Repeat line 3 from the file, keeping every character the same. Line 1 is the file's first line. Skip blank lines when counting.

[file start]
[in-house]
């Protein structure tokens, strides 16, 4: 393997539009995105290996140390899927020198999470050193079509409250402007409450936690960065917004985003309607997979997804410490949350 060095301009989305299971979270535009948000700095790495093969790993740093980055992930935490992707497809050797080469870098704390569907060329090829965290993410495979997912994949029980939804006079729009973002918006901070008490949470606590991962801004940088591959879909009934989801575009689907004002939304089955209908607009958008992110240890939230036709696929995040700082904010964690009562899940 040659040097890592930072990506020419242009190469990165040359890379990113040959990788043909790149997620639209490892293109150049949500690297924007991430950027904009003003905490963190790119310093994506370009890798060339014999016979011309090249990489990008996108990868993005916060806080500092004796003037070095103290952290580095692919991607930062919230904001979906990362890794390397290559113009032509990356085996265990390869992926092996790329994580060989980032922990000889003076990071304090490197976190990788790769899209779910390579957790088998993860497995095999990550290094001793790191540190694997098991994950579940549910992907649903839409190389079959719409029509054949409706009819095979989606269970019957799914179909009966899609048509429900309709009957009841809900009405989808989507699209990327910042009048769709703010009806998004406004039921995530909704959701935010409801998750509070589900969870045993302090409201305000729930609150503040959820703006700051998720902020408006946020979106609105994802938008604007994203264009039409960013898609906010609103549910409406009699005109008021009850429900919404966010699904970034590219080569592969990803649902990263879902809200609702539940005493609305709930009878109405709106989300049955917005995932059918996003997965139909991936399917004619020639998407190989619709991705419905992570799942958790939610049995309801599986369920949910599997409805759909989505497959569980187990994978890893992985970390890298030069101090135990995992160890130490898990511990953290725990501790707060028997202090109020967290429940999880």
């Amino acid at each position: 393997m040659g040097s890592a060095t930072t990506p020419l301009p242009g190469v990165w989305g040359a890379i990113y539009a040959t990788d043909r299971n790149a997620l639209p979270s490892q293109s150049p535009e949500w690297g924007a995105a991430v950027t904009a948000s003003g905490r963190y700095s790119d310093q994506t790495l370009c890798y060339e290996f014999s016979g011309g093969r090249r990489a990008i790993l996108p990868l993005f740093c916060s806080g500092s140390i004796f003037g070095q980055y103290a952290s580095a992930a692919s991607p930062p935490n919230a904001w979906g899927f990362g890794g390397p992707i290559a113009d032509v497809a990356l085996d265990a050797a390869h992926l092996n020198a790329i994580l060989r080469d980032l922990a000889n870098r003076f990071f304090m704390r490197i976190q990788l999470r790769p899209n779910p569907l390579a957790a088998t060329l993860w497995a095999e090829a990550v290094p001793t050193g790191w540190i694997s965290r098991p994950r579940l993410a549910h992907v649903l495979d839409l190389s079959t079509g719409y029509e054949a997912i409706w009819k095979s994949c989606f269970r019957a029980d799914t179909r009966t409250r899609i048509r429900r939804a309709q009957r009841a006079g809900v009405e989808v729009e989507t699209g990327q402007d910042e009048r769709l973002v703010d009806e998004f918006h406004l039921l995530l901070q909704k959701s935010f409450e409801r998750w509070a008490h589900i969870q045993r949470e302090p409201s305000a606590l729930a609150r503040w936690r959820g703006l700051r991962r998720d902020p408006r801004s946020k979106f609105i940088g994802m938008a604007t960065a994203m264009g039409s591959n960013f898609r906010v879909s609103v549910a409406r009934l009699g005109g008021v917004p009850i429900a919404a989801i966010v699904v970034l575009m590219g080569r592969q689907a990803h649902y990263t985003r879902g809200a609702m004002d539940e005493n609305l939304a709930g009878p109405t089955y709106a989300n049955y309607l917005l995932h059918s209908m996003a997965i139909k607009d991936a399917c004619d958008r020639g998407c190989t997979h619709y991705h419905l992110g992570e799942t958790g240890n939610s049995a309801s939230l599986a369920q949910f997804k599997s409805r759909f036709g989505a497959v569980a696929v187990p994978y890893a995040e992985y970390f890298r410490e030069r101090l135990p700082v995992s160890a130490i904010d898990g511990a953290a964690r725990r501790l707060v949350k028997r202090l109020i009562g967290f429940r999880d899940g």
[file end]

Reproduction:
């Amino acid at each position: 393997m040659g040097s890592a060095t930072t990506p020419l301009p242009g190469v990165w989305g040359a890379i990113y539009a040959t990788d043909r299971n790149a997620l639209p979270s490892q293109s150049p535009e949500w690297g924007a995105a991430v950027t904009a948000s003003g905490r963190y700095s790119d310093q994506t790495l370009c890798y060339e290996f014999s016979g011309g093969r090249r990489a990008i790993l996108p990868l993005f740093c916060s806080g500092s140390i004796f003037g070095q980055y103290a952290s580095a992930a692919s991607p930062p935490n919230a904001w979906g899927f990362g890794g390397p992707i290559a113009d032509v497809a990356l085996d265990a050797a390869h992926l092996n020198a790329i994580l060989r080469d980032l922990a000889n870098r003076f990071f304090m704390r490197i976190q990788l999470r790769p899209n779910p569907l390579a957790a088998t060329l993860w497995a095999e090829a990550v290094p001793t050193g790191w540190i694997s965290r098991p994950r579940l993410a549910h992907v649903l495979d839409l190389s079959t079509g719409y029509e054949a997912i409706w009819k095979s994949c989606f269970r019957a029980d799914t179909r009966t409250r899609i048509r429900r939804a309709q009957r009841a006079g809900v009405e989808v729009e989507t699209g990327q402007d910042e009048r769709l973002v703010d009806e998004f918006h406004l039921l995530l901070q909704k959701s935010f409450e409801r998750w509070a008490h589900i969870q045993r949470e302090p409201s305000a606590l729930a609150r503040w936690r959820g703006l700051r991962r998720d902020p408006r801004s946020k979106f609105i940088g994802m938008a604007t960065a994203m264009g039409s591959n960013f898609r906010v879909s609103v549910a409406r009934l009699g005109g008021v917004p009850i429900a919404a989801i966010v699904v970034l575009m590219g080569r592969q689907a990803h649902y990263t985003r879902g809200a609702m004002d539940e005493n609305l939304a709930g009878p109405t089955y709106a989300n049955y309607l917005l995932h059918s209908m996003a997965i139909k607009d991936a399917c004619d958008r020639g998407c190989t997979h619709y991705h419905l992110g992570e799942t958790g240890n939610s049995a309801s939230l599986a369920q949910f997804k599997s409805r759909f036709g989505a497959v569980a696929v187990p994978y890893a995040e992985y970390f890298r410490e030069r101090l135990p700082v995992s160890a130490i904010d898990g511990a953290a964690r725990r501790l707060v949350k028997r202090l109020i009562g967290f429940r999880d899940g």